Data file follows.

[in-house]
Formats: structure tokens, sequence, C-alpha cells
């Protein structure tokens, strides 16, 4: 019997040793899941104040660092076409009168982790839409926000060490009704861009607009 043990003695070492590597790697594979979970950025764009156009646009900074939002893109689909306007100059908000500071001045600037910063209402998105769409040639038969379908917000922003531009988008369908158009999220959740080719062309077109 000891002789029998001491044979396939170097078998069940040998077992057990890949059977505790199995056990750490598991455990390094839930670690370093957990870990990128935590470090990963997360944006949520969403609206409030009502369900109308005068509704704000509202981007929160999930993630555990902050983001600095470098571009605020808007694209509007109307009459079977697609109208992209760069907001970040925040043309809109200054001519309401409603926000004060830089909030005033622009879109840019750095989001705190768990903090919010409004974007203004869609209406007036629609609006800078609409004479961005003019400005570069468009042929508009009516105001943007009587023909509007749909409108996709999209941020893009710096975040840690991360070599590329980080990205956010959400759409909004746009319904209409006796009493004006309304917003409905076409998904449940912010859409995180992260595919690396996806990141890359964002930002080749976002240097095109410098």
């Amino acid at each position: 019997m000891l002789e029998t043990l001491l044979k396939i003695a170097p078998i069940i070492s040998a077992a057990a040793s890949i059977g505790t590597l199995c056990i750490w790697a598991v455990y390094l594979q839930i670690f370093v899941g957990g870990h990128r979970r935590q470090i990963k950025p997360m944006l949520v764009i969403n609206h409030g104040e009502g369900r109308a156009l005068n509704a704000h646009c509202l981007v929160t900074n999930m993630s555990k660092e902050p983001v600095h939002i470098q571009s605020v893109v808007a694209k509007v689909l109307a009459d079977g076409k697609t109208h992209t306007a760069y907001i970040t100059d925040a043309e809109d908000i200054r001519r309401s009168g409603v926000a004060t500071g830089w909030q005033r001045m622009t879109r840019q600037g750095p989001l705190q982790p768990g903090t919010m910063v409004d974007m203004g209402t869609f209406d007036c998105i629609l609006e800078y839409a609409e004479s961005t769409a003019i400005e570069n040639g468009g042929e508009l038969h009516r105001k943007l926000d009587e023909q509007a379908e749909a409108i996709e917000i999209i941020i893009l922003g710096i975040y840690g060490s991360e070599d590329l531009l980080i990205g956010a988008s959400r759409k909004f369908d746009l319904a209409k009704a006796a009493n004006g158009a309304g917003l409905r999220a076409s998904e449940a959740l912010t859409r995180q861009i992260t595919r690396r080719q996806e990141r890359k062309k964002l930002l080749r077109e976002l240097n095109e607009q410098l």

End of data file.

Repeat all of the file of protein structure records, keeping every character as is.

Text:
[in-house]
Formats: structure tokens, sequence, C-alpha cells
């Protein structure tokens, strides 16, 4: 019997040793899941104040660092076409009168982790839409926000060490009704861009607009 043990003695070492590597790697594979979970950025764009156009646009900074939002893109689909306007100059908000500071001045600037910063209402998105769409040639038969379908917000922003531009988008369908158009999220959740080719062309077109 000891002789029998001491044979396939170097078998069940040998077992057990890949059977505790199995056990750490598991455990390094839930670690370093957990870990990128935590470090990963997360944006949520969403609206409030009502369900109308005068509704704000509202981007929160999930993630555990902050983001600095470098571009605020808007694209509007109307009459079977697609109208992209760069907001970040925040043309809109200054001519309401409603926000004060830089909030005033622009879109840019750095989001705190768990903090919010409004974007203004869609209406007036629609609006800078609409004479961005003019400005570069468009042929508009009516105001943007009587023909509007749909409108996709999209941020893009710096975040840690991360070599590329980080990205956010959400759409909004746009319904209409006796009493004006309304917003409905076409998904449940912010859409995180992260595919690396996806990141890359964002930002080749976002240097095109410098």
């Amino acid at each position: 019997m000891l002789e029998t043990l001491l044979k396939i003695a170097p078998i069940i070492s040998a077992a057990a040793s890949i059977g505790t590597l199995c056990i750490w790697a598991v455990y390094l594979q839930i670690f370093v899941g957990g870990h990128r979970r935590q470090i990963k950025p997360m944006l949520v764009i969403n609206h409030g104040e009502g369900r109308a156009l005068n509704a704000h646009c509202l981007v929160t900074n999930m993630s555990k660092e902050p983001v600095h939002i470098q571009s605020v893109v808007a694209k509007v689909l109307a009459d079977g076409k697609t109208h992209t306007a760069y907001i970040t100059d925040a043309e809109d908000i200054r001519r309401s009168g409603v926000a004060t500071g830089w909030q005033r001045m622009t879109r840019q600037g750095p989001l705190q982790p768990g903090t919010m910063v409004d974007m203004g209402t869609f209406d007036c998105i629609l609006e800078y839409a609409e004479s961005t769409a003019i400005e570069n040639g468009g042929e508009l038969h009516r105001k943007l926000d009587e023909q509007a379908e749909a409108i996709e917000i999209i941020i893009l922003g710096i975040y840690g060490s991360e070599d590329l531009l980080i990205g956010a988008s959400r759409k909004f369908d746009l319904a209409k009704a006796a009493n004006g158009a309304g917003l409905r999220a076409s998904e449940a959740l912010t859409r995180q861009i992260t595919r690396r080719q996806e990141r890359k062309k964002l930002l080749r077109e976002l240097n095109e607009q410098l």